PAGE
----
Vice President Pence. Right. The President. I say this having two very highly respected Democrat Senators behind me, but we have to do something that we all agree with; we have to change the laws. We have to make them much different. They're very soft, and it's a different time. It's really a different time. Maybe there was a time where that could have been appropriate, but we have to have immigration laws now that are suitable for this time and that work.
And the ones that we have now are old, and they don't work. They don't work, and they don't come close to working. And we need protection. We have to have a wall. We've been building the wall. We started the wall. San Diego is almost completed—the whole area—that whole area of California. But we want to do it quickly. We don't have to—we don't want to take years to do it.
But I really believe that—and I think that—I don't see any things—that kind of an asset, when you look at what's happening. When you look at—heartache on both sides. Because it really is, it's heartache on both sides. But when you look at 10,000 people—because I don't believe that was 5,000. I think that was much more than 5,000 people.
But when you look at that massive group of people on the bridge—when you saw it on the bridge, the group—I really think that it probably spells out to us and Congress: Something has to be done. You can't have this happen. Something has to be done. So, in that way, I think maybe it's going to be a good thing. And we're going to see. We're going to see.
We're counting on our military. We'll have to call up our military if we need to. But we can't let this happen. We cannot allow our country to be violated like this. And it's very unfair. People are waiting on line that went through a legal system of immigration, and they've been going through it for many years. And they've worked hard, they've done everything they're supposed to do, and then people just come running across the border. It's really unfair to the millions of people that are waiting on line to come in legally into our country. It's very unfair.
Yes, go ahead, Jeff.
U.S. Aid to Central American Nations/Trade/Immigration Reform
Q. Do you see any argument, Mr. President, for trying to improve the conditions in those countries by not decreasing aid, but perhaps maintaining or increasing aid?
The President. I've heard that argument before, but it hasn't worked for a long time—those countries. I want to improve the conditions in our country. I want to improve the conditions here.
Now, part of that condition and improving the condition is, we are doing so well—so many companies are coming in. I spoke with Prime Minister Abe very recently and he informed me that we have five major car companies coming back in. I said: "You have to do something. You have to balance it out, because it's like a one-way street." The trade imbalances are so different between—as an example, Japan—just one, Japan and the United States.
We have Foxconn coming in. They make the phones for Apple. They do a lot of work for Apple. They do a lot of work for everybody. They're coming—they're opening up in Wisconsin. But we have a lot of companies coming in.
We need—at 3.7, it's the lowest in many years—many decades. We need great people coming in. I want great people to come in. I want them to come in through the merit system. I looked at the people that we're talking about. I really watched, pretty carefully, all of the networks—I have to be honest with you—all of them. And you have——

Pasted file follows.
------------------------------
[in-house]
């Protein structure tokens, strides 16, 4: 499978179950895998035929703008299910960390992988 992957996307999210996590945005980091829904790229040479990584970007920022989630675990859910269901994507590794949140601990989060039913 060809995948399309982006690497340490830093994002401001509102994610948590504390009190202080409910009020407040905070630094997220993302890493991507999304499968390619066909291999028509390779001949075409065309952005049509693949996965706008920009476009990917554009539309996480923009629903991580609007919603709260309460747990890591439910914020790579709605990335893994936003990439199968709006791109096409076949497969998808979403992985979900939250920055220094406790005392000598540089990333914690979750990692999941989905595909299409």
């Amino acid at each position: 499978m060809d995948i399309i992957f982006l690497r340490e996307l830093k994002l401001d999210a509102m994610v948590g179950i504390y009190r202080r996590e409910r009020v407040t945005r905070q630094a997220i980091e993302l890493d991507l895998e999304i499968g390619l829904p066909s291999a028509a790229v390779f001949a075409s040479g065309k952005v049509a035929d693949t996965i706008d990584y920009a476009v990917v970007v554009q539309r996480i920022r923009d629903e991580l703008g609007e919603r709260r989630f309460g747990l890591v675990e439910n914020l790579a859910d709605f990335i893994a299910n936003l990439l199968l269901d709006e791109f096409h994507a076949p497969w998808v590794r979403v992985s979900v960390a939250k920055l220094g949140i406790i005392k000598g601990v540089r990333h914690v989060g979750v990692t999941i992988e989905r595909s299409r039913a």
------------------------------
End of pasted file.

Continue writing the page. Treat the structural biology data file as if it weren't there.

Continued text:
Q. Even CNN? The President. Even CNN. You did—no, you had some beautiful shots of some very good people. And I really think that those—some of those people—a lot of those people, I think there's a lot of talent in that group. There's a lot of talent.
We need people because I have companies coming into the United States; they have to be able to get workers. And our great—even conservative people that maybe 3, 4 years ago would have felt differently about it, they now feel we have to get people to operate these big plants and factories that are opening in the United States. I want them to come in. I want them to come in through a merit-based system.
And I think a lot of people are going to be happy with that. I want to build our country. I don't want to go to other countries to rebuild. That's what we've done. We've been trying to rebuild the world and police the world. It's now time to rebuild the United States and to properly police the United States. And that's what we're going to do.
At the same time, we're going to help other countries all over the world. But we have to focus on our country for a change. And that's what we're going to do. Okay?
Thank you all very much. Thank you. Thank you very much.
NOTE: The President spoke at 3:14 p.m. in the Oval Office at the White House. In his remarks, he referred to Sen. Michael S. Lee; Senate Minority Leader Charles E. Schumer; National Security Adviser John R. Bolton; Rep. Kevin P. Brady, in his capacity as chairman of the House Ways and Means Committee; Director of the Central Intelligence Agency Gina C. Haspel; Secretary of State Michael R. Pompeo; and White House Press Secretary Sarah Huckabee Sanders. He also referred to Islamic State of Iraq and Syria (ISIS) terrorist organization. S. 3021, approved October 23, was assigned Public Law No. 115-270.
Donald J. Trump, Remarks on Signing the America's Water Infrastructure Act of 2018 and an Exchange With Reporters Online by Gerhard Peters and John T. Woolley, The American Presidency Project https://www.presidency.ucsb.edu/node/332743